I remember hearing of it in the earliest press release. They must have looked into the idea and abandoned it (if I were to guess, it could be that the release of both that and the "World According" DVD would have been redundant) before they finalized it in a more official PR.
  9. minor muppetz

    minor muppetz Well-Known Member

    It would also be great to have an "around the corner" set, focusing on the years that Around the Corner was on the show. Maybe that could be the season premiers from seasons 25 through 29, or it could just be select episodes that somehow take place around the corner, like the season 25 premier, the episode where Susan and Gordon stay at the Furry Arms Hotel, and episodes taking place at Finders Keepers, the park, and Celina's Dance Studio (or Gina's Day Care Center).

    Maybe some single-disc sets similar to the Old School sets could be released. They could include one complete episode and some bonus sketches related to the episode. The epsidoe with the Wicked Witch could be included along with bonus sketches that involve witches or otherwise have a spooky theme (this would be good for halloween). The season 7 episode where Big Bird hosts a number four show would also be good, with skits about the number four included as bonus skits.
  10. minor muppetz

    minor muppetz Well-Known Member

    Most of what you mentioned were shown more than just once. The episode with The Wicked Witch is the only thing you mentioned that technically did only air once, though in many cities the show airs twice a day, so it probably would have aired twice in some cities.

    Buddy and Jim were only shown in the first season, but I think all of their sketches were shown in multiple episodes. And there was a time when there weren't any concerns over Monsterpeice Theater including Allistar Cookie's pipe or Don Music banging his head, so those were shown many times.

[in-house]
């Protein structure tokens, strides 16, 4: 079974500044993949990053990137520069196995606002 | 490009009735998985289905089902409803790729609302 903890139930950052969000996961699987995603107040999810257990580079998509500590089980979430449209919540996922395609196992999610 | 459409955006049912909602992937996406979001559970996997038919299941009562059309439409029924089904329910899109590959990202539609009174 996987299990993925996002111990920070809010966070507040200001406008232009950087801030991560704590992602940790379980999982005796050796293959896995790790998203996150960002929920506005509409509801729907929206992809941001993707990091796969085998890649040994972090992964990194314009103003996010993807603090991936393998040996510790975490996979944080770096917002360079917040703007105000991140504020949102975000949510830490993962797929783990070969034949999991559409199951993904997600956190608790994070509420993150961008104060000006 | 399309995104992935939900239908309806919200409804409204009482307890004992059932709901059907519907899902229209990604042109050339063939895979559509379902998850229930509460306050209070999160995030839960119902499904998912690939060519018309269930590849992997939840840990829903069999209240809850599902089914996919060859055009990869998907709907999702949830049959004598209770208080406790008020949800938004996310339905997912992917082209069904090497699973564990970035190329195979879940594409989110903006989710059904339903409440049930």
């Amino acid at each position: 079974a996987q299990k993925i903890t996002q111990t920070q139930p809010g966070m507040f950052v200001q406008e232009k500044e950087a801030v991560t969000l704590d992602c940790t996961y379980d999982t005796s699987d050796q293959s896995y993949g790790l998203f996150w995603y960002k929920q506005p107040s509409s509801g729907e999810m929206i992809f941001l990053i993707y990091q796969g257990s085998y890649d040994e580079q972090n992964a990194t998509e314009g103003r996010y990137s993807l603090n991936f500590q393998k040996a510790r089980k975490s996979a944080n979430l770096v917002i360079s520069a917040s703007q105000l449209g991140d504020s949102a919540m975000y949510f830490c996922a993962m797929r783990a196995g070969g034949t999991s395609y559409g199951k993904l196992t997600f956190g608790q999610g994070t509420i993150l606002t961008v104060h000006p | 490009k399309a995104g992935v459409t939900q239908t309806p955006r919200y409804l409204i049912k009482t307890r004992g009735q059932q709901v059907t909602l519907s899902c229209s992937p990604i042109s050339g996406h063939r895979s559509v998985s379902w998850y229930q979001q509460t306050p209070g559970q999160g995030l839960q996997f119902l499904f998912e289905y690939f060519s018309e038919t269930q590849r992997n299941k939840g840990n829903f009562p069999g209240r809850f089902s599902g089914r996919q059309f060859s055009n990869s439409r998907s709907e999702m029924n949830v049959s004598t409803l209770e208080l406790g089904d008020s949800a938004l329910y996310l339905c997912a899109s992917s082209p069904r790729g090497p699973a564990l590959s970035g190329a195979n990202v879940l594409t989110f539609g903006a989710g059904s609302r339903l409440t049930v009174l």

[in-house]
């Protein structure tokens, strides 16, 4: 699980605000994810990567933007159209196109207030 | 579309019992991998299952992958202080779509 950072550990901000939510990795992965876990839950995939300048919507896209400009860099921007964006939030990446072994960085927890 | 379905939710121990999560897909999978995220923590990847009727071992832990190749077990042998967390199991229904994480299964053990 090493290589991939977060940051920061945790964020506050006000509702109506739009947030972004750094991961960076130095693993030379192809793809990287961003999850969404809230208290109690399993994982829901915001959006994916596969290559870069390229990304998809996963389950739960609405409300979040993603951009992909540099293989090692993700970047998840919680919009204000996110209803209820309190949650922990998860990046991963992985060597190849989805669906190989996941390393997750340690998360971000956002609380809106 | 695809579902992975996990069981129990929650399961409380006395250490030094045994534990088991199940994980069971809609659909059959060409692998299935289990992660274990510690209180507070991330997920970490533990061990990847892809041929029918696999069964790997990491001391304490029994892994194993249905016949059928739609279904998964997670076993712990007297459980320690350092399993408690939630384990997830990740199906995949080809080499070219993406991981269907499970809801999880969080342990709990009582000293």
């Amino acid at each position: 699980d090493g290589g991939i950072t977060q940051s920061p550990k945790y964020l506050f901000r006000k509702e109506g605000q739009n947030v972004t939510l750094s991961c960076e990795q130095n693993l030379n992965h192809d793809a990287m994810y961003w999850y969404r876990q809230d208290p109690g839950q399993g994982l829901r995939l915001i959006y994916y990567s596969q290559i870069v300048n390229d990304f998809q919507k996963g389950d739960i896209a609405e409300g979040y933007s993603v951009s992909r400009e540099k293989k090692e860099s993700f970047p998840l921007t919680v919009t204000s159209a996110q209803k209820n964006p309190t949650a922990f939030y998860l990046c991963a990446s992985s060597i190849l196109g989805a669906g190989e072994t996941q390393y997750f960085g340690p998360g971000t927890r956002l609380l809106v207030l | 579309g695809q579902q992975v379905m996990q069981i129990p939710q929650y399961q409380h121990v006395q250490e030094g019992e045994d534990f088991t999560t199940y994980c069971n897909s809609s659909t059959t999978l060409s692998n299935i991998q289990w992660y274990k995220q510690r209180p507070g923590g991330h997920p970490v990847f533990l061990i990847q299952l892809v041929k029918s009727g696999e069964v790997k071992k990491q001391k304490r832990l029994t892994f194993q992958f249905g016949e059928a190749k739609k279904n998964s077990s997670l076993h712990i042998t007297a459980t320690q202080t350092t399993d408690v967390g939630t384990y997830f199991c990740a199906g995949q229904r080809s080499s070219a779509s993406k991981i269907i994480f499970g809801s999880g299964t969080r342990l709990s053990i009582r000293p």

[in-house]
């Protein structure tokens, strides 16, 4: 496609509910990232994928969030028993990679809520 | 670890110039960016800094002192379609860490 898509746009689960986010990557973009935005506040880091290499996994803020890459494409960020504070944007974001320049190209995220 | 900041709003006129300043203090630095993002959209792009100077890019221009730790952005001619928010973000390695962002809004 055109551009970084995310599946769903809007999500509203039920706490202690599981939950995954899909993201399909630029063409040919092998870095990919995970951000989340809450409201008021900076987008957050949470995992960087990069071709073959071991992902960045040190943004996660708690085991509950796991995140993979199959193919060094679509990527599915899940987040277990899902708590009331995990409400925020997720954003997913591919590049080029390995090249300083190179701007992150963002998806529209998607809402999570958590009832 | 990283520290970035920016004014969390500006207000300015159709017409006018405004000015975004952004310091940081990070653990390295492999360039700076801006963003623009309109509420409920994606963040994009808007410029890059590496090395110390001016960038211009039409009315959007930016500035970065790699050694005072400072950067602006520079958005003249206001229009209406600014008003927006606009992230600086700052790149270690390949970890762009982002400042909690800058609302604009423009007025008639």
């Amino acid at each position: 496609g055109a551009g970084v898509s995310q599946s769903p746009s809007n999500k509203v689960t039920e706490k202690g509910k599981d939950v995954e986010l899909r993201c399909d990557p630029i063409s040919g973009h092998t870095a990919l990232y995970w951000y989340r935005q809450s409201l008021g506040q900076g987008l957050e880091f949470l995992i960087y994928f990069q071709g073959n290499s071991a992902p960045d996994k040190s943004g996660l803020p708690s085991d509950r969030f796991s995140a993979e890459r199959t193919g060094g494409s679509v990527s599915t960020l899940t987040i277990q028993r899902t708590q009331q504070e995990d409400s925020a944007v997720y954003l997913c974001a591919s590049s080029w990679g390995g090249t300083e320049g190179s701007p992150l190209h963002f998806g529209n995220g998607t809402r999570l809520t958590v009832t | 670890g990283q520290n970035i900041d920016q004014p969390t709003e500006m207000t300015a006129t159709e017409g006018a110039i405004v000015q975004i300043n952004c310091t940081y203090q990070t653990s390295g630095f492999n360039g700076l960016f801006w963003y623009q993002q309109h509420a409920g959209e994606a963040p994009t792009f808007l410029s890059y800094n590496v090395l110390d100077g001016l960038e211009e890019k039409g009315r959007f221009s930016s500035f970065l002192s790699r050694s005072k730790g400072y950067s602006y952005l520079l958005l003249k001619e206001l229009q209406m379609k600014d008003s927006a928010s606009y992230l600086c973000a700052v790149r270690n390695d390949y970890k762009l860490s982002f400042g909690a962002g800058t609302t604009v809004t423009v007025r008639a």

But this is what I'd like to see in such a rarities colection:
    • Lucy in the Sky with Diamonds
    • Professor Hastings talks about the importance of excersize
    • Roosevelt Franklin spells his name
    • Buddy and Jim (some sketches that weren't shown on Noggin)
    • I Want a Monster to be my Friend
    • One Song (Song of One)
    • There's a Hole in the Bucket
    • Ernie sees Mr. Snuffleupagus, but Bert thinks' Ernie is just imagining
    • Larry and Phyllis sketches that weren't shown on Noggin)
    • Monsterpiece Theater: Me, Claudias
    • Monsterpeice Theater: Upstairs, Downstairs
    • Ernie makes a friend (rare first season sketch, mentioned in CTW archive material, but full plot not really known to any of us)
    • Ernie draws a "tree" instead of a "three"
    • Ernie and the candy salesman (I saw this mentioned in CTW Archive material, and assume that it features Lefty)
    • the original Near and Far
    • The Headball
    • G is for Grover
    • Nobody
    • I'm Square
    • Wally and Ralph sketches
    • The Leslie Mostly Show
    • The Anything-in-the-Whole-Wide-World Prize Game
    • The Mr. and Mrs. Game
    • Ernie pours milk on the ceilling
    • Bert imagines that he's flying a plane
    • Don Music writes The Alphabet Song
    • Four (if it was shot as a segment)
    • With Every Beat of My Heart (ditto)
    • Mad
  11. minor muppetz

    minor muppetz Well-Known Member

    The CTW Archives stored at The University of Marland has files called First Season Show Content. It's not currently known if any of the other seasons had such files made, but the word "dump" is written besides quite a few of the sketches listed (some also have "re-do" written beside the sketches).I don't know if there are any copies of these files in Sesame Workshop's offices, but if so, maybe there could be a rarities set and the people compiling such a set could look at these papers to see what sketches have been dumped over the years.